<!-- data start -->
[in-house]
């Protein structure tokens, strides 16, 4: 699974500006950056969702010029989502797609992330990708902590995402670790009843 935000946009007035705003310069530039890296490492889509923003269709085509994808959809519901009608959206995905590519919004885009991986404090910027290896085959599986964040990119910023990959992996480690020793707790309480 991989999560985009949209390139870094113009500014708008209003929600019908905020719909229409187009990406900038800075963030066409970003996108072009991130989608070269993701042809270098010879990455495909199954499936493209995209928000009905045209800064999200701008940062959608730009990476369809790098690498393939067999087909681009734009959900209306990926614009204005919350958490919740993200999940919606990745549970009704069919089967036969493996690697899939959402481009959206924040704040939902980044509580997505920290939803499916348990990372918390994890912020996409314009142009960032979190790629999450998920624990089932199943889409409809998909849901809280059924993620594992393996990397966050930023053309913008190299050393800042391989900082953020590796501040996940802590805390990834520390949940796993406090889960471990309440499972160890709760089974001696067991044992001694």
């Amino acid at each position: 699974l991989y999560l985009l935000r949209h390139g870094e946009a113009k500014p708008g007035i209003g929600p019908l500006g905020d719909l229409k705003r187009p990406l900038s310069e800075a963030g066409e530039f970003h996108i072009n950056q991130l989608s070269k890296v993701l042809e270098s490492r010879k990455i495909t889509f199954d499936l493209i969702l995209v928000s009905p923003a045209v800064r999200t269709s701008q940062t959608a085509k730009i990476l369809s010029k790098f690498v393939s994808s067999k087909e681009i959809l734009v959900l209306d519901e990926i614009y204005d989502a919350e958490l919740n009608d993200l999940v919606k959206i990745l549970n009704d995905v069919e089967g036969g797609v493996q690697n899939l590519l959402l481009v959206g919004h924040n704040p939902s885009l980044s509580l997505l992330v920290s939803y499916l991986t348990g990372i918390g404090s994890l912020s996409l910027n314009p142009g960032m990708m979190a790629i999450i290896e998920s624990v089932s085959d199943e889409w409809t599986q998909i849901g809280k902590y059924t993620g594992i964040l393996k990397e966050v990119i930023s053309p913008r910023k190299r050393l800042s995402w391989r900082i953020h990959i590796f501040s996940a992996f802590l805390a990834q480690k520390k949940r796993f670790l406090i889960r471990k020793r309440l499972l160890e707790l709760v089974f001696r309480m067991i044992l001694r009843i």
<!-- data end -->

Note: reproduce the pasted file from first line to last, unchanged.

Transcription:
[in-house]
């Protein structure tokens, strides 16, 4: 699974500006950056969702010029989502797609992330990708902590995402670790009843 935000946009007035705003310069530039890296490492889509923003269709085509994808959809519901009608959206995905590519919004885009991986404090910027290896085959599986964040990119910023990959992996480690020793707790309480 991989999560985009949209390139870094113009500014708008209003929600019908905020719909229409187009990406900038800075963030066409970003996108072009991130989608070269993701042809270098010879990455495909199954499936493209995209928000009905045209800064999200701008940062959608730009990476369809790098690498393939067999087909681009734009959900209306990926614009204005919350958490919740993200999940919606990745549970009704069919089967036969493996690697899939959402481009959206924040704040939902980044509580997505920290939803499916348990990372918390994890912020996409314009142009960032979190790629999450998920624990089932199943889409409809998909849901809280059924993620594992393996990397966050930023053309913008190299050393800042391989900082953020590796501040996940802590805390990834520390949940796993406090889960471990309440499972160890709760089974001696067991044992001694």
């Amino acid at each position: 699974l991989y999560l985009l935000r949209h390139g870094e946009a113009k500014p708008g007035i209003g929600p019908l500006g905020d719909l229409k705003r187009p990406l900038s310069e800075a963030g066409e530039f970003h996108i072009n950056q991130l989608s070269k890296v993701l042809e270098s490492r010879k990455i495909t889509f199954d499936l493209i969702l995209v928000s009905p923003a045209v800064r999200t269709s701008q940062t959608a085509k730009i990476l369809s010029k790098f690498v393939s994808s067999k087909e681009i959809l734009v959900l209306d519901e990926i614009y204005d989502a919350e958490l919740n009608d993200l999940v919606k959206i990745l549970n009704d995905v069919e089967g036969g797609v493996q690697n899939l590519l959402l481009v959206g919004h924040n704040p939902s885009l980044s509580l997505l992330v920290s939803y499916l991986t348990g990372i918390g404090s994890l912020s996409l910027n314009p142009g960032m990708m979190a790629i999450i290896e998920s624990v089932s085959d199943e889409w409809t599986q998909i849901g809280k902590y059924t993620g594992i964040l393996k990397e966050v990119i930023s053309p913008r910023k190299r050393l800042s995402w391989r900082i953020h990959i590796f501040s996940a992996f802590l805390a990834q480690k520390k949940r796993f670790l406090i889960r471990k020793r309440l499972l160890e707790l709760v089974f001696r309480m067991i044992l001694r009843i």